I used the Scheneider convertible 150/265 for quite a while as my normal lens. It was a "Linhof" Schneider, and came in a Copal 1 shutter, supplied with my second-hand Linhof Tech Super V. I believe it was single-coated. The results were very nice at 150, but I never really used it at 265, as it was not a great lens at that focal length. The price should be ca$250 for a nice-looking lens of this type, maybe $300. I would view this as a very respectable, mid- priced normal lens for 4 X 5, and forget about the "convertible" aspect, which does not offer a lot of practical benefit.
My $0.02, anyway!
-- Nathan Congdon (email@example.com), January 27, 2000.
Thanks for all the input. As usual though the answers just raise more questions on my part. To answer some of the questions asked me first. I would use this in a studio first for product shots and move with it outdoors once I had the camera figured out. I would look at a lens like this as primarily a 150 and use the other length only in a pinch till I can get a lens in that range. What are the advantages to coatings and multi-coatings? It was mentioned this is a decent lens but should be in the $200-300 range, are there other lenses in this price range I should look at? THan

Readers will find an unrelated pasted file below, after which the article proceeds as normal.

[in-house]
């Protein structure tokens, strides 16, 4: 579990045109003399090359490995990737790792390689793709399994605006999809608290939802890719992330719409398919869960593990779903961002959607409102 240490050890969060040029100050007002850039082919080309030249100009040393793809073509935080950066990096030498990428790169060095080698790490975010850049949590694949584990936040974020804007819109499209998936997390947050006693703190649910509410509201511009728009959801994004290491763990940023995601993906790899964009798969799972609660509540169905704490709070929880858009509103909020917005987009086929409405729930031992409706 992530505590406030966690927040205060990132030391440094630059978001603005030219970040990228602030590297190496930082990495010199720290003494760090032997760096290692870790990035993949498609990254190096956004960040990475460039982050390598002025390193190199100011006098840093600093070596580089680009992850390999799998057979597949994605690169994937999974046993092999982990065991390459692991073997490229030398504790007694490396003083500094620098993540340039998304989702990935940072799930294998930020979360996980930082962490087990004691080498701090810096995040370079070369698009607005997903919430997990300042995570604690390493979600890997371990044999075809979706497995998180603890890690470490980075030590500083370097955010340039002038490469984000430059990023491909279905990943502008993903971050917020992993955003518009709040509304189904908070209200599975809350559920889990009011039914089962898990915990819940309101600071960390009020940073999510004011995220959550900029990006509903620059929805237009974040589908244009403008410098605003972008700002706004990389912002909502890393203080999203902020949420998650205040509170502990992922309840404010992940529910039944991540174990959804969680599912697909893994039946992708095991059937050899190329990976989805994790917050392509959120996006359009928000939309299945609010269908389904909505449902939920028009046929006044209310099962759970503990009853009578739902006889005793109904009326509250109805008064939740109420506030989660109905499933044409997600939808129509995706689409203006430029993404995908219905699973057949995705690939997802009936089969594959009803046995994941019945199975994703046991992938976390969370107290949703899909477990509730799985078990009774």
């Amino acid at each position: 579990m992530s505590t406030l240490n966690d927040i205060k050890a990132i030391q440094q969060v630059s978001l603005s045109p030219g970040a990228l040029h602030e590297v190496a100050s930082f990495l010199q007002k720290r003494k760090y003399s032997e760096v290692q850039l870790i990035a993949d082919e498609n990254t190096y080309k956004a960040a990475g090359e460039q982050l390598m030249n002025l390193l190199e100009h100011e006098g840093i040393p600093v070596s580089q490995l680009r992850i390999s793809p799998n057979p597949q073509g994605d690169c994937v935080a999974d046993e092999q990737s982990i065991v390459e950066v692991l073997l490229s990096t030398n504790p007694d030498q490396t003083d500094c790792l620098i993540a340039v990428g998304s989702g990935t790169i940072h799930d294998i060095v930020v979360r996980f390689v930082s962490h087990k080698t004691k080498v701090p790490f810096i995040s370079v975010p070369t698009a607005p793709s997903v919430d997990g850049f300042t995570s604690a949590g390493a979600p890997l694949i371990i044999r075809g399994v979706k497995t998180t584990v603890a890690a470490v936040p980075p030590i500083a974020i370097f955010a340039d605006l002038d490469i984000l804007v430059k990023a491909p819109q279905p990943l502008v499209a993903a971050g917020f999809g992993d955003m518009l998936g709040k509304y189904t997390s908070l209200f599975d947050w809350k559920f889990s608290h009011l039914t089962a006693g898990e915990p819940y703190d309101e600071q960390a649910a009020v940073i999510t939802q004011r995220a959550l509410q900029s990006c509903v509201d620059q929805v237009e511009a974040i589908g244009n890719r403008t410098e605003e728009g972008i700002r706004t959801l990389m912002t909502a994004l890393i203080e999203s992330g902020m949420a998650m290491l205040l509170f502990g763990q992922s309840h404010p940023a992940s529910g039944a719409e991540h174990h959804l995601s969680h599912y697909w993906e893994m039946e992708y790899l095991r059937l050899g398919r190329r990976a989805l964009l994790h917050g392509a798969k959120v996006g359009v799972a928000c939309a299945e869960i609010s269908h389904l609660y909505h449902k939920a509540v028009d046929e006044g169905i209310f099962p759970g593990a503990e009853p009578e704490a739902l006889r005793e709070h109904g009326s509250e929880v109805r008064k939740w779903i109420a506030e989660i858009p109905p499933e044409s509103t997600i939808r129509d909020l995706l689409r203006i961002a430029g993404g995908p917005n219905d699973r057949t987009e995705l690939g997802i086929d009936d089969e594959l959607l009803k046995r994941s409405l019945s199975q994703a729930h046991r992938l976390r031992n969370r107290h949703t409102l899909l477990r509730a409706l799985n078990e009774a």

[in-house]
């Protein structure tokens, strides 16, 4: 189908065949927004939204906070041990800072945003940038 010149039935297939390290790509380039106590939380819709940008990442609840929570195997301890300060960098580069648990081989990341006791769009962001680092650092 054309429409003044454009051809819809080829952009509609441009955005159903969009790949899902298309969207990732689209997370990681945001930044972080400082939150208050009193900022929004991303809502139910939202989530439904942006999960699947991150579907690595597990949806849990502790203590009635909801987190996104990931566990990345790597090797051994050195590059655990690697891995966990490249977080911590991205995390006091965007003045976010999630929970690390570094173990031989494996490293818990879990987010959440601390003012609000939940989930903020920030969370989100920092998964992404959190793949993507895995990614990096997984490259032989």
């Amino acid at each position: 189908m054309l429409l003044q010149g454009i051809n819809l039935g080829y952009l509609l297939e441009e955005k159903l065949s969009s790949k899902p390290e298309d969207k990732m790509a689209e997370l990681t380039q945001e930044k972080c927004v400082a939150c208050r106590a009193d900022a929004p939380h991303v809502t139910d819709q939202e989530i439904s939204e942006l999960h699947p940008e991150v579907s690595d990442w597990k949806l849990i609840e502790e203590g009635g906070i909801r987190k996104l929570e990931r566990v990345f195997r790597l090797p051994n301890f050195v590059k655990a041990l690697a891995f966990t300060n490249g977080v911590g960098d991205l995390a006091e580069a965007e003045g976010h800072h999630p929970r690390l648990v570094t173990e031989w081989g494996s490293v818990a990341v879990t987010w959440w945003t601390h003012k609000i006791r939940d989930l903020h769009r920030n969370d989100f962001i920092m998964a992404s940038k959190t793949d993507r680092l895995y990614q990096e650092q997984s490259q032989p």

-- Jordan Epstein (Jephotog@aol.com), January 27, 2000.
If I wanted a lens for product shots and could only get one lens, I would choose a 210 mm lens. That said, I enjoy using a 150 mm for landscape images. For this reason I have both lens. If you are on a budget, you may want to consider the Schneider Xenar lens in both 150 & 210 focal lengths. These are multi-coated lens and can be found used in the $250-$300 range. You can also find older Kodak Ektar & Commercial Ektar lens in these focal lengths. These can be very good performers at budget prices.
-- Ron Lawrence (firstname.lastname@example.org), January 27, 2000.
Some of the answers to this question raised the issue of whether this lens might be multicoated. Schneider has some good information on the FAQ section of their web page: http://www.schneideroptics.com/faq/faqlarge.htm Summarizing, the first Schneider lens to be multicoated was a Symmar-S in 1977. I think they had stopped making convertibles before that date, but don't know for sure. It is also stated that a Schneider lens is multicoated if and only if it states "multicoating" on the lens.
-- Michael Briggs (MichaelBriggs@earthlink.net), January 27, 2000.
I might be wrong about this but I'm pretty sure that all of the convertible lenses were single coated and none multi-coated. The earliest Symmar-S lenses were not multicoated either and it doesn't make sense to me that Schneider would go to multicoating for the convertibles and then drop it for the "improved" Symmar-S lenses.
-- David Grandy (email@example.com), January 28, 2000.
Jordan, I have heard (in the past) that the convertibles are not as sharp... but at work we have the 150mm Linhof and it is just fine. Granted the f12 is a bit much but it will suffice. I do agree that the $400 sounds a bit steep (I just picked up the Linhof 360mm A++ condition for $250. USD at my local camera store). Cheers, Scott
-- Scott Walton (firstname.lastname@example.org), January 29, 2000.